It turns out goat’s milk makes an excellent candidate, and it’s what Ashley used for the soap in her friend’s gift basket. It’s also loaded with vitamins and minerals and has a high fat content, which as Ashley explains helps to make it “one of the best moisturizing soaps out there.”

Taveren Farm’s friends and customers are not alone in praising goat milk based soaps. They are credited with helping acne, dry skin, and even some psoriasis relief nationwide.

The business officially started in June 2012 with a booth at the Randolph Farmer’s Market, where Ashley quickly sold out of the goat milk, beer, and wine-based soaps she had brought.

“Beer is a better cleanser than goats milk,” she said, but she suspects some of her customers have initially purchased the beer-based soap as a “novelty.” She isn’t surprised to see them return weeks later to buy more. “The yeast helps renew skin, lock in moisture, and regulates pH. Just as when you drink it, beer soap warms up joints, relieves muscle tension, and supports the immune system.” It’s also what she recommends using after “you’ve worked a long day, you’re sore and you just want to sit down.”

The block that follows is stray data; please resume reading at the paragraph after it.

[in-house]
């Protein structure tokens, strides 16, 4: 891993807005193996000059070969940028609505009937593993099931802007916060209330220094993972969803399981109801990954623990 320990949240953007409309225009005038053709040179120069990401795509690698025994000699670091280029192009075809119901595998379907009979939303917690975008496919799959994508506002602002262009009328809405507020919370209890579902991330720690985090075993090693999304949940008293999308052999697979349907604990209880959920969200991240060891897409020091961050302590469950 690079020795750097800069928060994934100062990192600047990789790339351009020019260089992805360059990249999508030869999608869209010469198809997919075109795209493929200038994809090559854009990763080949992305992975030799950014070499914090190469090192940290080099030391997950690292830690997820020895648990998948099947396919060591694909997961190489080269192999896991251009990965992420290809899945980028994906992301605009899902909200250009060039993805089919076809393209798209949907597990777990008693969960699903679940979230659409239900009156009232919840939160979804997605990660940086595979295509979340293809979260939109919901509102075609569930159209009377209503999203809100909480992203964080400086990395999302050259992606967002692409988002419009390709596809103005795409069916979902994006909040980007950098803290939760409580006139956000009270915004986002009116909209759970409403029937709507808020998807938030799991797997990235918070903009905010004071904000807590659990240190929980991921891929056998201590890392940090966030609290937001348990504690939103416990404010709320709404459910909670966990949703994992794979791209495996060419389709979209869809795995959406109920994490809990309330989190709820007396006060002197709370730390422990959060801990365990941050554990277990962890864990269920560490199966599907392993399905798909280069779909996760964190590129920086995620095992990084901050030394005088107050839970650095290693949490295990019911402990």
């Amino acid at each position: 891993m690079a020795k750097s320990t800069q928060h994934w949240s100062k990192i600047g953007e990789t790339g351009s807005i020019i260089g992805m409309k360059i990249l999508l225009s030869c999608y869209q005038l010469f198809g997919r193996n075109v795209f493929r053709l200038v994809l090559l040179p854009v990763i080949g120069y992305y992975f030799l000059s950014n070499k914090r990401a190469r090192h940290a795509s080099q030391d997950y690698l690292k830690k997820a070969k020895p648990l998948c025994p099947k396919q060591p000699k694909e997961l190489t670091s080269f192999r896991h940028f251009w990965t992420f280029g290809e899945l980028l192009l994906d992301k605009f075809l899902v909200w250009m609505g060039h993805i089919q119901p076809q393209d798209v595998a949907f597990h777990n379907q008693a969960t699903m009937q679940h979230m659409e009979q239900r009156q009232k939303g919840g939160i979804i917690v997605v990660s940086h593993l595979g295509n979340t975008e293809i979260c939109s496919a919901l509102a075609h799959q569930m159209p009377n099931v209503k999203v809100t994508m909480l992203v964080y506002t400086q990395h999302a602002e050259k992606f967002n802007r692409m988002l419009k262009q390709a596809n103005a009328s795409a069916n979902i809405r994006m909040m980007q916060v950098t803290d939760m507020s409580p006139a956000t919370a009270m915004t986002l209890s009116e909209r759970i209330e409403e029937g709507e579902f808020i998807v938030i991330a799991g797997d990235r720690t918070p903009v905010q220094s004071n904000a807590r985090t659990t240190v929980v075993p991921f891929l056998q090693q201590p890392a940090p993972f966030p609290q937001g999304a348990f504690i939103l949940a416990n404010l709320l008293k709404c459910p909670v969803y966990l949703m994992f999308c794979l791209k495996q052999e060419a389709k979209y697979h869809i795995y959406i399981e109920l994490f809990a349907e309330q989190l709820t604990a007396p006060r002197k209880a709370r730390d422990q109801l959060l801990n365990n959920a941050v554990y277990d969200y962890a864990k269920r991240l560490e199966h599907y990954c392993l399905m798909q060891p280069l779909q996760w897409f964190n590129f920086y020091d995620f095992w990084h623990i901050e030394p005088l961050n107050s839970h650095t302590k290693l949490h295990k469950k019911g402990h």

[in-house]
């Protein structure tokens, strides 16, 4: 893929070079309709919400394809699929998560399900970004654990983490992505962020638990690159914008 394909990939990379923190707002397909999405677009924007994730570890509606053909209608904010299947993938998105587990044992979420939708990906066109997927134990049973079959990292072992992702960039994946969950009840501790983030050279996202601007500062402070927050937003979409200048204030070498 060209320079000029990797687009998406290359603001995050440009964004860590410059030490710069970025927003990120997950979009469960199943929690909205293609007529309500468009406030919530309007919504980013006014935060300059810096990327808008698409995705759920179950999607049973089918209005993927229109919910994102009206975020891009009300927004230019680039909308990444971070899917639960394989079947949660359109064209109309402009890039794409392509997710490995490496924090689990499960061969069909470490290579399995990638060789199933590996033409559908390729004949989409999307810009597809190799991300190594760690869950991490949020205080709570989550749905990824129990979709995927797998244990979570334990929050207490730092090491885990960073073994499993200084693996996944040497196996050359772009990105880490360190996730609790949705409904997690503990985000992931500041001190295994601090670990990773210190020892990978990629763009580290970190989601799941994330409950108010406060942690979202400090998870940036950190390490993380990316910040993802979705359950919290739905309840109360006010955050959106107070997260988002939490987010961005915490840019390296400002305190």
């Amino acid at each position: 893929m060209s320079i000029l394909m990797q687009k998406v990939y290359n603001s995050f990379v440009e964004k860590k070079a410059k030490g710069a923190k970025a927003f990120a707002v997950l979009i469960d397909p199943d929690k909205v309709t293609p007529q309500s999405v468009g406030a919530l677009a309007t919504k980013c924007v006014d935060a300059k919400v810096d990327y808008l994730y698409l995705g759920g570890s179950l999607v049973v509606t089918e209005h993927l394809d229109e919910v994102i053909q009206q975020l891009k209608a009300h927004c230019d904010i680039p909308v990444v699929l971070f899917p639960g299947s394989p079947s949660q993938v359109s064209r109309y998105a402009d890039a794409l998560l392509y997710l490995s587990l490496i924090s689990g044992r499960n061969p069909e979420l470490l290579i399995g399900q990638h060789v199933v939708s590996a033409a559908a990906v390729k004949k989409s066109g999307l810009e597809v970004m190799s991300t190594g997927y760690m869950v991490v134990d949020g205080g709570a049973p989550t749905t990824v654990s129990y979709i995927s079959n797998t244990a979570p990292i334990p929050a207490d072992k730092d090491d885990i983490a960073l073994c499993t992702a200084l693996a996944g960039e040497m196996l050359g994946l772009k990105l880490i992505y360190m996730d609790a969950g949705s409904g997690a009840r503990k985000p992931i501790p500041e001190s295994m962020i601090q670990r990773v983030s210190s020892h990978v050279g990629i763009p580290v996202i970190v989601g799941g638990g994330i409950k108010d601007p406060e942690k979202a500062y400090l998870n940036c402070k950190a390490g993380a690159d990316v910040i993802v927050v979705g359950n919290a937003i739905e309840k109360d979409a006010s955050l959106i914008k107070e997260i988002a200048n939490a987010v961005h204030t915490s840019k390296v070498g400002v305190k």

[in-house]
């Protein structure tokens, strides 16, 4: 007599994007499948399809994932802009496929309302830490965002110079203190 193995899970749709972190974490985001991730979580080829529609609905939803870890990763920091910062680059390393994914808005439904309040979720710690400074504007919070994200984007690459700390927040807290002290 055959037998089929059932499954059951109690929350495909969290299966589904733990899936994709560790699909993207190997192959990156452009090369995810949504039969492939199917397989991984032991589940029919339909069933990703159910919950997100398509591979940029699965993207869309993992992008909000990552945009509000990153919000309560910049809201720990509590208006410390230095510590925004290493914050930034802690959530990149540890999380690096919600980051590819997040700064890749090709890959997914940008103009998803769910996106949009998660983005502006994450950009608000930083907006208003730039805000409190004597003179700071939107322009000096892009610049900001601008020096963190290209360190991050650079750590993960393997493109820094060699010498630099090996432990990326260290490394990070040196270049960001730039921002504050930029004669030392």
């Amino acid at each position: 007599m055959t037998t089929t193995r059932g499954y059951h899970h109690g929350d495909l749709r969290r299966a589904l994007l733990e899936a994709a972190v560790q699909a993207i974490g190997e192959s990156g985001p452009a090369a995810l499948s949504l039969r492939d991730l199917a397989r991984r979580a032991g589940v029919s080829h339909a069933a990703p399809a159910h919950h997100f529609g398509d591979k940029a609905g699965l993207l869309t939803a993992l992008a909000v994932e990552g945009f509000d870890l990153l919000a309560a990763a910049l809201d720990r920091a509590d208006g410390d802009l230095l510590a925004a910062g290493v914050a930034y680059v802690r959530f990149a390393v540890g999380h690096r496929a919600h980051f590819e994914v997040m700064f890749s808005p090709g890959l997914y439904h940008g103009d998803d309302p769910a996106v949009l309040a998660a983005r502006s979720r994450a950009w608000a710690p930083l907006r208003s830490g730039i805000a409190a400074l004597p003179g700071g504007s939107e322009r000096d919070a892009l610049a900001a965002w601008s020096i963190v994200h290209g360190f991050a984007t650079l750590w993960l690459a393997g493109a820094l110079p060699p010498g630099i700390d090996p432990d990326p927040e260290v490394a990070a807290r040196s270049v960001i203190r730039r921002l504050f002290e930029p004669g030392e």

It’s not hard to see why they have developed a loyal following. They make good stuff, and know many of their customers on a first-name basis. Taveren Farm quickly became a full-time endeavor, and they remain committed to making everything by hand. Right now, Ashley makes all of Taverern Farm’s wares in their home, often under the watchful supervision of Aia, their 18-month-old daughter. They are looking forward to welcoming another child in June.

It takes four-six weeks for Ashley’s soap to properly cure, depending on the batch and desired hardness. Rows and rows of different varieties fill high wooden shelves in the couple’s living room, many looking like flattened out pieces of quartz or some other similar pretty rock. It looks like an impressive museum exhibit, and part of you wants to pick up each one and look at it. You can’t help but appreciate the heft and feel of the high quality soap in your hand.

Local Commitment